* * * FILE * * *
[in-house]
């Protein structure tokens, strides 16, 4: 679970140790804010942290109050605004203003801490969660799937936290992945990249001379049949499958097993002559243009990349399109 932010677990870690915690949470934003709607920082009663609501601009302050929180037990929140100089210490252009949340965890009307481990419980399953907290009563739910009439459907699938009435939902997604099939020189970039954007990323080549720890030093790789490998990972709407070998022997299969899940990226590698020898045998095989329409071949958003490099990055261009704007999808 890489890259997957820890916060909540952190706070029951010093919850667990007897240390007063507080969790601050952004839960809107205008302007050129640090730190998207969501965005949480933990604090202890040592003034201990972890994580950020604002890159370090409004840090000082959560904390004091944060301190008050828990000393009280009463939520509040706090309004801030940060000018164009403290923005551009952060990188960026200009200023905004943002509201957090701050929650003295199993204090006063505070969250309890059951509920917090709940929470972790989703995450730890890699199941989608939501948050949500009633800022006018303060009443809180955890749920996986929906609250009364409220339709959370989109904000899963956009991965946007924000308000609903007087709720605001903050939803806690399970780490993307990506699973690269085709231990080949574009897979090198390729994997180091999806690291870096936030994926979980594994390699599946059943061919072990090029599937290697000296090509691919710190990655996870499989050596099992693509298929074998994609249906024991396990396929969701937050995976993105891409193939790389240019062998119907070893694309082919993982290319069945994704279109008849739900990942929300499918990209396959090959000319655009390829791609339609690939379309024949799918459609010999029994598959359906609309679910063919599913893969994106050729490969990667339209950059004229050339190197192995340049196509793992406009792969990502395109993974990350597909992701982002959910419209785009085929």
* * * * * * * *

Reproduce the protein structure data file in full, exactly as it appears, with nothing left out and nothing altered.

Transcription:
[in-house]
């Protein structure tokens, strides 16, 4: 679970140790804010942290109050605004203003801490969660799937936290992945990249001379049949499958097993002559243009990349399109 932010677990870690915690949470934003709607920082009663609501601009302050929180037990929140100089210490252009949340965890009307481990419980399953907290009563739910009439459907699938009435939902997604099939020189970039954007990323080549720890030093790789490998990972709407070998022997299969899940990226590698020898045998095989329409071949958003490099990055261009704007999808 890489890259997957820890916060909540952190706070029951010093919850667990007897240390007063507080969790601050952004839960809107205008302007050129640090730190998207969501965005949480933990604090202890040592003034201990972890994580950020604002890159370090409004840090000082959560904390004091944060301190008050828990000393009280009463939520509040706090309004801030940060000018164009403290923005551009952060990188960026200009200023905004943002509201957090701050929650003295199993204090006063505070969250309890059951509920917090709940929470972790989703995450730890890699199941989608939501948050949500009633800022006018303060009443809180955890749920996986929906609250009364409220339709959370989109904000899963956009991965946007924000308000609903007087709720605001903050939803806690399970780490993307990506699973690269085709231990080949574009897979090198390729994997180091999806690291870096936030994926979980594994390699599946059943061919072990090029599937290697000296090509691919710190990655996870499989050596099992693509298929074998994609249906024991396990396929969701937050995976993105891409193939790389240019062998119907070893694309082919993982290319069945994704279109008849739900990942929300499918990209396959090959000319655009390829791609339609690939379309024949799918459609010999029994598959359906609309679910063919599913893969994106050729490969990667339209950059004229050339190197192995340049196509793992406009792969990502395109993974990350597909992701982002959910419209785009085929």